I look at the definition of culture and it is as follows:
The sum of attitudes, customs, and beliefs that distinguishes one group of people from another.
Culture is transmitted, through language, material objects, ritual, institutions, and art, from one generation to the next.
To me culture means diversity. The people that come to the mosque come from various parts of the world, bringing with them their culture from their country of origin. It’s actually amazing to see multicultural and diversity in one place when all of them come together and use the mosque.
This is most apparent during Eid celebration where you can the diversity, from the way they dress.
Sometimes people that do not know the true culture can be misled by the way someone talks or the way they act. For example, some people are “loud” in their normal conversation, where as some are “quiet” and thinking that “loud” people are having an argument.
My personal experience when I started working with the community was challenging, as the culture I have is different from most of the people there. However in time, I understood that each and every one of the people who use the mosque brought their own culture from their home to Ireland.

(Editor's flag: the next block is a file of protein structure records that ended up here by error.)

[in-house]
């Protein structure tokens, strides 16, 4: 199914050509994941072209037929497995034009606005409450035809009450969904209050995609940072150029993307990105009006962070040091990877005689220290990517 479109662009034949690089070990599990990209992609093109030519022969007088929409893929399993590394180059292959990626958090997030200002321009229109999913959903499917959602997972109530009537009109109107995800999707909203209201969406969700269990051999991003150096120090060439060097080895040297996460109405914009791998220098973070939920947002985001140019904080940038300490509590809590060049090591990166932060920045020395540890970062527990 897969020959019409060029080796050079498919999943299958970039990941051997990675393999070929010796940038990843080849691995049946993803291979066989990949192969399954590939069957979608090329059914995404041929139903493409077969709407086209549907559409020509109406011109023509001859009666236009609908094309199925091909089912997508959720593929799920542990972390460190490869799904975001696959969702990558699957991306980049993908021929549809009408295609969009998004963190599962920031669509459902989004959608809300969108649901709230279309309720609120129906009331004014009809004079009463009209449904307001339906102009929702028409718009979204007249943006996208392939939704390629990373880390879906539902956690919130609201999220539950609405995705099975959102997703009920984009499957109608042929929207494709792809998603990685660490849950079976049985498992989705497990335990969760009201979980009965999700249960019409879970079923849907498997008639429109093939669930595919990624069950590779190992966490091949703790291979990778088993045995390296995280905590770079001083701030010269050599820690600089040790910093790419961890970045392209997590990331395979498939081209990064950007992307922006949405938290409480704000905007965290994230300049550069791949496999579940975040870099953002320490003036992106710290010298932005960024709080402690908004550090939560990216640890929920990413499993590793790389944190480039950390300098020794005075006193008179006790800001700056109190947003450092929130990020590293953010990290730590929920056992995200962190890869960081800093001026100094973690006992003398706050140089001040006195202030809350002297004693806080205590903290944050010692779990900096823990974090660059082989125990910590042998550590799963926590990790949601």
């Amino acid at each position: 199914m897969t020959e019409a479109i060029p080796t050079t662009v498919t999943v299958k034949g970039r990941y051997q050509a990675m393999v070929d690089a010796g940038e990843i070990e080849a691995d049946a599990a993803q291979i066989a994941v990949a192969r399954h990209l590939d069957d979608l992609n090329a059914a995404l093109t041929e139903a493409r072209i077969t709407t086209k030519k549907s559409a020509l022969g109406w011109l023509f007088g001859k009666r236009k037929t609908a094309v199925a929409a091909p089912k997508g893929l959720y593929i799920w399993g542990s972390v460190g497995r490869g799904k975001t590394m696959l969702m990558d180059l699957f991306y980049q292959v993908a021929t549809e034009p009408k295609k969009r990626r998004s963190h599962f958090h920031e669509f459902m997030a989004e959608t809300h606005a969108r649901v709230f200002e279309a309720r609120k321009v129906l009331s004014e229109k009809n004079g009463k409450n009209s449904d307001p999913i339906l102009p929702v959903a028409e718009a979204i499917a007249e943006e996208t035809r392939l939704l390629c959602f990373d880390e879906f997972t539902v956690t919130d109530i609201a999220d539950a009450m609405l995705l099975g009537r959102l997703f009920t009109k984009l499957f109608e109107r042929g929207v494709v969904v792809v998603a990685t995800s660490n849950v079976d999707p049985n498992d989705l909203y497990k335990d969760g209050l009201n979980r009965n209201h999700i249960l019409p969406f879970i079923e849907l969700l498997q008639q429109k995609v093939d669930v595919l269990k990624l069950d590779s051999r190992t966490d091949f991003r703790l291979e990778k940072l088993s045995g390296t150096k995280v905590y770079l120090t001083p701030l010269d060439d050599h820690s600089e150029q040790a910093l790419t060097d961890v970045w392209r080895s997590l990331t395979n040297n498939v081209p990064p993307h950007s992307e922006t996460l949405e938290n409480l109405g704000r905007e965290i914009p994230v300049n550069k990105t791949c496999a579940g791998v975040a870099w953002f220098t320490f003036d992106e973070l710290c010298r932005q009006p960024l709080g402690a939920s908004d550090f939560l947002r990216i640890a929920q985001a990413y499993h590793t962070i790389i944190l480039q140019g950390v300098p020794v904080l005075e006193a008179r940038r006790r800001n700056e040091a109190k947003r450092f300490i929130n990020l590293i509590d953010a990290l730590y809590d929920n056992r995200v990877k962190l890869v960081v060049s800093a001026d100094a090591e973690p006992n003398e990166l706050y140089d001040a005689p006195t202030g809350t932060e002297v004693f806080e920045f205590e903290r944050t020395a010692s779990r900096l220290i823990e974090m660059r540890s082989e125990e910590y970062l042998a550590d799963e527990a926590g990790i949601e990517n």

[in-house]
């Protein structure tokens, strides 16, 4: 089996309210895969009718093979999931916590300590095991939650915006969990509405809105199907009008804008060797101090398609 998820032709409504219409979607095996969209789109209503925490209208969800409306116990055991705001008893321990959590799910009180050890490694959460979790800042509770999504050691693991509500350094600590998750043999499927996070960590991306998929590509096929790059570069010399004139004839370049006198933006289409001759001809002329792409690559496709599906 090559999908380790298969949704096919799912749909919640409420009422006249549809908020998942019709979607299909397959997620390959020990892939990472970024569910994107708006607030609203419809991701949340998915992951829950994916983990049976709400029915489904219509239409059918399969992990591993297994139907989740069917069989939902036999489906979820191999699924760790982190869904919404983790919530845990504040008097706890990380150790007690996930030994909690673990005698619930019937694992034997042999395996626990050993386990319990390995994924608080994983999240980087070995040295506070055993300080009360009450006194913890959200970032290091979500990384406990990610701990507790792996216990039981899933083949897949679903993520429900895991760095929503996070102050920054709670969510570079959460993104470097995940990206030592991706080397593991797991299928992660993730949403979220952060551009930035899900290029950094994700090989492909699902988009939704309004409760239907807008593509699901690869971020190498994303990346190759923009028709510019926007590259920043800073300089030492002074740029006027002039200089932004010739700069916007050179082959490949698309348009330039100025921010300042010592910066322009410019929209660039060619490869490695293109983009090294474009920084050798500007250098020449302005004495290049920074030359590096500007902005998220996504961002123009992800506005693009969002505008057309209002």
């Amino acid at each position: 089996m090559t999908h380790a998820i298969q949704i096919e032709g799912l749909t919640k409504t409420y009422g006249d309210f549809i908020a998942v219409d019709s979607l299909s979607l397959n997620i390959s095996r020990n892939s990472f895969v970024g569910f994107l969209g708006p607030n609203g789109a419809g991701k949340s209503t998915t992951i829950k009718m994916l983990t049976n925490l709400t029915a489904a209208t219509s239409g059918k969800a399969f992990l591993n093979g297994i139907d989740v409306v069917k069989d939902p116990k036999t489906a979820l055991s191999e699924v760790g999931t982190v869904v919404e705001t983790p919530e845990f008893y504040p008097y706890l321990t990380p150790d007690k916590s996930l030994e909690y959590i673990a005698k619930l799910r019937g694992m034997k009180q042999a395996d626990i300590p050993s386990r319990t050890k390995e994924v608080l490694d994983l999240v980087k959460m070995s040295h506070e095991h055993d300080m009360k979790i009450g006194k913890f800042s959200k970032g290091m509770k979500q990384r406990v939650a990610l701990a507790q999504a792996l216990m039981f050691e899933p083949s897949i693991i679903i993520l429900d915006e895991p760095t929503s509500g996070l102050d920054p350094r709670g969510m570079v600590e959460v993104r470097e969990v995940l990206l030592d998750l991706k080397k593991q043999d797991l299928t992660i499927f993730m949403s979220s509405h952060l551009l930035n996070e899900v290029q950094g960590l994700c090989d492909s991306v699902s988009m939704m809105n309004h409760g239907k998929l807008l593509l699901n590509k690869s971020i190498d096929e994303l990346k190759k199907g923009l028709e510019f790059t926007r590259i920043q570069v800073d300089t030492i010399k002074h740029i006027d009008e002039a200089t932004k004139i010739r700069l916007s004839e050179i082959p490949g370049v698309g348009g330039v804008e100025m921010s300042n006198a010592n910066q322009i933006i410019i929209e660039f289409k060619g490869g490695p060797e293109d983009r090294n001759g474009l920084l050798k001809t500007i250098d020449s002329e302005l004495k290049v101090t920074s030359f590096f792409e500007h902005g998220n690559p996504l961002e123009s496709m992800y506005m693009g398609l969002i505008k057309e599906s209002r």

For the youngsters that are born here in Ireland, they can be conflicted or confused as to which culture they need to follow, especially when their parents are very strict in their “customs” from back home.
This is why I suggested that the mosque to be part of the National Neighbourhood project. From my point of view this project is creating cultural awareness among the community. Through the project some of the most diverse cultures in Dublin can be made transparent and shared with the wider community. In time it will create a safe and inclusive social environment where members of the communities can come together, can build networks of support and mutual solidarity and can work together toward a shared future.
By Nor Nasib, Amal Group, Islamic Foundation of Ireland